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  • Industry Leanings In Things Political

    Posted by Joseph Fouche on March 23rd, 2010 (All posts by )

    Data analysis guru and fellow Pythonista Drew Conway of Zero Intelligence Agents linked to Ideological Cartography, a blog whose author, Adam Bonica, posts interesting visualizations of political data. This post (Ideologically aligned and ideologically divided industries) had some interesting visualizations of the left-right ideological leanings of people in various industries as revealed by their campaign contributions (all data is from 2008):

    Industries Aligned with the Left

    Industries Aligned with the Left

    Industries Aligned with the Right

    Industries Aligned with the Right

    Ideologically Divided Industries

    Ideologically Divided Industries

    Bonica makes this interesting argument:

    The existence of ideologically aligned industries brings pause to the notion that money raised from individuals is somehow less corrupting or less influential than money raised from PACs. Insofar as candidates are able to identify those industries vital to their fundraising efforts, why would the incentives to support policy that favors growth in those industries be all that different because the money came from individuals rather than PACs?
     
    Strangely enough, the comprehensive disclosure requirements for individual contributors may have had an effect opposite its intention. Rather than serving primarily to stymie backroom quid pro quid deals, it may have helped solved a coordination problem between legislators and aligned industries, by providing the means for those occupations to signal that enacting policy that favors their industry will fill their preferred party’s campaign coffers while only making a dent in the opposition’s coffers. This may seem less insidious than deals hashed out smoke-filled rooms, but as far as the public is concerned, the effects on policy probably are not all that different.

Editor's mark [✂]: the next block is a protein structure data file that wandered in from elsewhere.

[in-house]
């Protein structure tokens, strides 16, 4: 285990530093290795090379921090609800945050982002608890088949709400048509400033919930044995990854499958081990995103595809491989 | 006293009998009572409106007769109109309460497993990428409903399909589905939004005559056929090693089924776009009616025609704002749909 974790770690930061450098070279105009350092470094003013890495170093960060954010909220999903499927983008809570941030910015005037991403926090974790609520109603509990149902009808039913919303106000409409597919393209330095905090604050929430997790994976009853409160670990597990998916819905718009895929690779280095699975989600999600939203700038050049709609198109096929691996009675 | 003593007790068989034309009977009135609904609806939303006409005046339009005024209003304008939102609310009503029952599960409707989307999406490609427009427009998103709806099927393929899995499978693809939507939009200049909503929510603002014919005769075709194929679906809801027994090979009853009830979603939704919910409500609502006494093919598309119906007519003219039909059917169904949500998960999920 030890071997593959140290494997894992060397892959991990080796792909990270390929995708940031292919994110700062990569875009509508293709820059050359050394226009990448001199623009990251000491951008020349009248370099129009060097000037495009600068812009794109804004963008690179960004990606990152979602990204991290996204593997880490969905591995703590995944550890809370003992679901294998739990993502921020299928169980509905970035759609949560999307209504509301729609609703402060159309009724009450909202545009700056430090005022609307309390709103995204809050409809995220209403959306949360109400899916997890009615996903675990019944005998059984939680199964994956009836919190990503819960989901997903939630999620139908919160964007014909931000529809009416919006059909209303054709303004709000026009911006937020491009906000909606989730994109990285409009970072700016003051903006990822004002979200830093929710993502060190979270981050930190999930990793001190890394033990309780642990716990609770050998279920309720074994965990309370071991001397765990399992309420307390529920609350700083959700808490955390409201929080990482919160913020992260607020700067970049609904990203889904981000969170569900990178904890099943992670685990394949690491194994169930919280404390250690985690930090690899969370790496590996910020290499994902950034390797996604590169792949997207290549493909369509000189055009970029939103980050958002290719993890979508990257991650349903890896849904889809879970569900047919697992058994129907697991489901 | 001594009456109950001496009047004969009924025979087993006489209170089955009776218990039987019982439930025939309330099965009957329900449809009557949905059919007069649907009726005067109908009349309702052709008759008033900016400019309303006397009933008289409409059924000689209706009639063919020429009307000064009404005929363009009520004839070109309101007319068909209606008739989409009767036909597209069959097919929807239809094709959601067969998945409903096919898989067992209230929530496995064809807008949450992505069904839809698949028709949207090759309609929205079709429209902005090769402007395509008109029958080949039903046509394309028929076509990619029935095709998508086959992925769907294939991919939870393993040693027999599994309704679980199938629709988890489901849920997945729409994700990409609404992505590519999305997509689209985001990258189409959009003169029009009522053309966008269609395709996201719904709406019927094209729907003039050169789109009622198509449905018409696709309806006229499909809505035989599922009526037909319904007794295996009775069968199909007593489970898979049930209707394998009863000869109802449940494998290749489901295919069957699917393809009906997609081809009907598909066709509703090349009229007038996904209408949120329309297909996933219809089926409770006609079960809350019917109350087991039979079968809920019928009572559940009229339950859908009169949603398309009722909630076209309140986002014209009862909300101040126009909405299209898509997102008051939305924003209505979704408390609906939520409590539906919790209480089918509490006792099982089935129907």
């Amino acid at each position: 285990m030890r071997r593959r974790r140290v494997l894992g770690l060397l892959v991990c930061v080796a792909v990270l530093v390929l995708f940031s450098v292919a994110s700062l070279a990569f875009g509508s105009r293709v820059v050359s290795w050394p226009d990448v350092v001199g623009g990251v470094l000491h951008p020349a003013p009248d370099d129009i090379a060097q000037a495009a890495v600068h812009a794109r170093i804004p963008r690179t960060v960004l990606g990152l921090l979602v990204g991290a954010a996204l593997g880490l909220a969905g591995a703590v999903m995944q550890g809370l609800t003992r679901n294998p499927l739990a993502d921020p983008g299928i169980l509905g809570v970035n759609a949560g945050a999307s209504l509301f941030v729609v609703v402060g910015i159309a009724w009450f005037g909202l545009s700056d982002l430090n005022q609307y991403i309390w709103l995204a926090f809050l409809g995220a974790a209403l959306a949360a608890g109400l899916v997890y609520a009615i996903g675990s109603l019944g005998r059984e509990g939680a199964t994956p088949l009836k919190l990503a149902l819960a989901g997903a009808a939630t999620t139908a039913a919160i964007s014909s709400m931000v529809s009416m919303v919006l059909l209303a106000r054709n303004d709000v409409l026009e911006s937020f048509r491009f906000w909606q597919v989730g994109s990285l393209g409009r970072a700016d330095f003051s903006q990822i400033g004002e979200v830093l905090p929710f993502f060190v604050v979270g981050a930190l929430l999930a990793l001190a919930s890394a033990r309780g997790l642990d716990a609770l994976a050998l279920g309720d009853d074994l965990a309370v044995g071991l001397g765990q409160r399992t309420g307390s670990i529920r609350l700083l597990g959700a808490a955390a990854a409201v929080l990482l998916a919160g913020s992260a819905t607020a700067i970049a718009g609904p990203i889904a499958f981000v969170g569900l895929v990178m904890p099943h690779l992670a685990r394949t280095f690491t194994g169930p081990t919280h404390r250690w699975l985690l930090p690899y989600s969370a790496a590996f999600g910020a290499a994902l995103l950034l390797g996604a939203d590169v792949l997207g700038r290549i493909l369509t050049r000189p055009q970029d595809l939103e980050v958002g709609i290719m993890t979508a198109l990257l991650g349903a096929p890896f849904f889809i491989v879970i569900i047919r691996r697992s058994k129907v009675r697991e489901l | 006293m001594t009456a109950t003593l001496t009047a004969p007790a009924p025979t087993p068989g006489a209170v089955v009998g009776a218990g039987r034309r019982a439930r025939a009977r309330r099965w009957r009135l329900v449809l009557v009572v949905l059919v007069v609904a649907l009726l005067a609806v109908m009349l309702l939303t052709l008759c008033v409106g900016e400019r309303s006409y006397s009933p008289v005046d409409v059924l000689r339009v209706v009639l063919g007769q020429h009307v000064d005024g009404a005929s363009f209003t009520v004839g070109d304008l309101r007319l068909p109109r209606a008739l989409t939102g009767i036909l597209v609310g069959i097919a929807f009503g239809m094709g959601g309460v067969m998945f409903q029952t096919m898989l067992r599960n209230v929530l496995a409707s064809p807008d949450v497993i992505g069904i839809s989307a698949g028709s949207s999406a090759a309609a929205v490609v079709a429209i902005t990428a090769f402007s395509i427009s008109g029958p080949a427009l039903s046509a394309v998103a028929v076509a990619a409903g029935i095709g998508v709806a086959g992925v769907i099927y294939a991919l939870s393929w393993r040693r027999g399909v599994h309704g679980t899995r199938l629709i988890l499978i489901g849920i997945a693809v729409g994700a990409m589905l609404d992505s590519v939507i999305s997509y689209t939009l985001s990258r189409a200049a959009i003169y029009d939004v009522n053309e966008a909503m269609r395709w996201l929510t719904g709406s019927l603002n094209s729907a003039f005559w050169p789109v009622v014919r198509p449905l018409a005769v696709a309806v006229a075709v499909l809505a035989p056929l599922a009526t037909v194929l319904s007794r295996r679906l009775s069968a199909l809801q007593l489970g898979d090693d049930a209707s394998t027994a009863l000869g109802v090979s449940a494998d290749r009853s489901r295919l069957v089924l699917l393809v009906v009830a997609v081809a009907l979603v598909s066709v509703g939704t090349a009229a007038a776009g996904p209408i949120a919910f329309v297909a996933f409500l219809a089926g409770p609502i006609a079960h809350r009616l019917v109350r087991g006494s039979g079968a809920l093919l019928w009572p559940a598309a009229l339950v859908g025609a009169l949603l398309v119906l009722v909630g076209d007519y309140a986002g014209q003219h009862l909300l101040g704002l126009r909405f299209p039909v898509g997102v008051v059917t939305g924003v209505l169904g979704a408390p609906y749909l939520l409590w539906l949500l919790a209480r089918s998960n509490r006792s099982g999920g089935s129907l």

Ideologically aligned industries might also fan the flames of polarization by encouraging politicians to write-off entire industries as their de-facto opposition. This could manifest itself in mostly harmless ways…
     
    Nevertheless, it could also rear its ugly head in policy disputes…
     
    One question to ponder is whether ideologically aligned industries have contributed more to the pattern of polarization than ideologically divided industries. My initial thought on the matter is that ideologically aligned industries have help blaze a path for congressional polarization by supporting extreme candidates while other industries merely responded to the increasingly polarized candidate pool.

    Bonica also posted a follow up post (Improved and Extended Industry/Occupation Plots):

    I updated the industry and occupational rankings graph to include all repeat contributors in election cycles between 1990 and 2008. Anyone who has seen the previous figure will notice an overall shift the right for most industries and occupations. By including two-decades worth of election cycles, the estimates tend to smooth out the shift to the left caused by the unusually favorable climate for Democrats during the 2008 election. On the other hand, it tends to understate the extent to which certain industries have moved to the extremes in recent years…